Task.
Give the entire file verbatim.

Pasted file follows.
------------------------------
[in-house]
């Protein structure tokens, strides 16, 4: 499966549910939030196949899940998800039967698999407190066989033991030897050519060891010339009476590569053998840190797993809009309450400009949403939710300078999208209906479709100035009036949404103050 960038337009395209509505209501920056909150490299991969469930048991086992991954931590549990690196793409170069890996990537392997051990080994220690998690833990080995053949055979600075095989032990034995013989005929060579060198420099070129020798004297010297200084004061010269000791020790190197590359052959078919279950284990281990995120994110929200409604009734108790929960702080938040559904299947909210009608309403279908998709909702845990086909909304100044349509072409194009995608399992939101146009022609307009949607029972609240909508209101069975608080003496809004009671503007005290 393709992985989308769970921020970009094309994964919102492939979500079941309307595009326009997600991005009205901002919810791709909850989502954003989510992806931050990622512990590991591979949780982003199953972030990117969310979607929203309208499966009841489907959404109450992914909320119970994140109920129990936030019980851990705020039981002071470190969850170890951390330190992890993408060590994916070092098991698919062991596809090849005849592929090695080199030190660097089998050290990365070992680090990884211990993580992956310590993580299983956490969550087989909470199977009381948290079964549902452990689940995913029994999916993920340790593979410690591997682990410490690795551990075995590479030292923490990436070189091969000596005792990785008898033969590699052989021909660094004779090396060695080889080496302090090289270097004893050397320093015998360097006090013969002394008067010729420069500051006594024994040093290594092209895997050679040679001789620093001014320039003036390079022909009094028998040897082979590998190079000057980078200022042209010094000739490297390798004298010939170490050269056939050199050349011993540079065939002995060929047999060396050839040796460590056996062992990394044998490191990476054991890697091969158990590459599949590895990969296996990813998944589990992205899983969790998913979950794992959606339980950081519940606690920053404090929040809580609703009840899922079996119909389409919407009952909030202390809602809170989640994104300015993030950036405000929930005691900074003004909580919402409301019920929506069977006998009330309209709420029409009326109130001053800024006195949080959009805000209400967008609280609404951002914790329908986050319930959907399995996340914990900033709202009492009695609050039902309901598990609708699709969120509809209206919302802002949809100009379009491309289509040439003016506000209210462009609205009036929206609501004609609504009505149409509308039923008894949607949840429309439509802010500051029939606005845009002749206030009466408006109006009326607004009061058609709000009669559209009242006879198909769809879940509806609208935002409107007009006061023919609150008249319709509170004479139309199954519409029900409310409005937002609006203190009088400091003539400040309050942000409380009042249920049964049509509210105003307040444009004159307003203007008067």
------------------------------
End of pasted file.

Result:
[in-house]
């Protein structure tokens, strides 16, 4: 499966549910939030196949899940998800039967698999407190066989033991030897050519060891010339009476590569053998840190797993809009309450400009949403939710300078999208209906479709100035009036949404103050 960038337009395209509505209501920056909150490299991969469930048991086992991954931590549990690196793409170069890996990537392997051990080994220690998690833990080995053949055979600075095989032990034995013989005929060579060198420099070129020798004297010297200084004061010269000791020790190197590359052959078919279950284990281990995120994110929200409604009734108790929960702080938040559904299947909210009608309403279908998709909702845990086909909304100044349509072409194009995608399992939101146009022609307009949607029972609240909508209101069975608080003496809004009671503007005290 393709992985989308769970921020970009094309994964919102492939979500079941309307595009326009997600991005009205901002919810791709909850989502954003989510992806931050990622512990590991591979949780982003199953972030990117969310979607929203309208499966009841489907959404109450992914909320119970994140109920129990936030019980851990705020039981002071470190969850170890951390330190992890993408060590994916070092098991698919062991596809090849005849592929090695080199030190660097089998050290990365070992680090990884211990993580992956310590993580299983956490969550087989909470199977009381948290079964549902452990689940995913029994999916993920340790593979410690591997682990410490690795551990075995590479030292923490990436070189091969000596005792990785008898033969590699052989021909660094004779090396060695080889080496302090090289270097004893050397320093015998360097006090013969002394008067010729420069500051006594024994040093290594092209895997050679040679001789620093001014320039003036390079022909009094028998040897082979590998190079000057980078200022042209010094000739490297390798004298010939170490050269056939050199050349011993540079065939002995060929047999060396050839040796460590056996062992990394044998490191990476054991890697091969158990590459599949590895990969296996990813998944589990992205899983969790998913979950794992959606339980950081519940606690920053404090929040809580609703009840899922079996119909389409919407009952909030202390809602809170989640994104300015993030950036405000929930005691900074003004909580919402409301019920929506069977006998009330309209709420029409009326109130001053800024006195949080959009805000209400967008609280609404951002914790329908986050319930959907399995996340914990900033709202009492009695609050039902309901598990609708699709969120509809209206919302802002949809100009379009491309289509040439003016506000209210462009609205009036929206609501004609609504009505149409509308039923008894949607949840429309439509802010500051029939606005845009002749206030009466408006109006009326607004009061058609709000009669559209009242006879198909769809879940509806609208935002409107007009006061023919609150008249319709509170004479139309199954519409029900409310409005937002609006203190009088400091003539400040309050942000409380009042249920049964049509509210105003307040444009004159307003203007008067």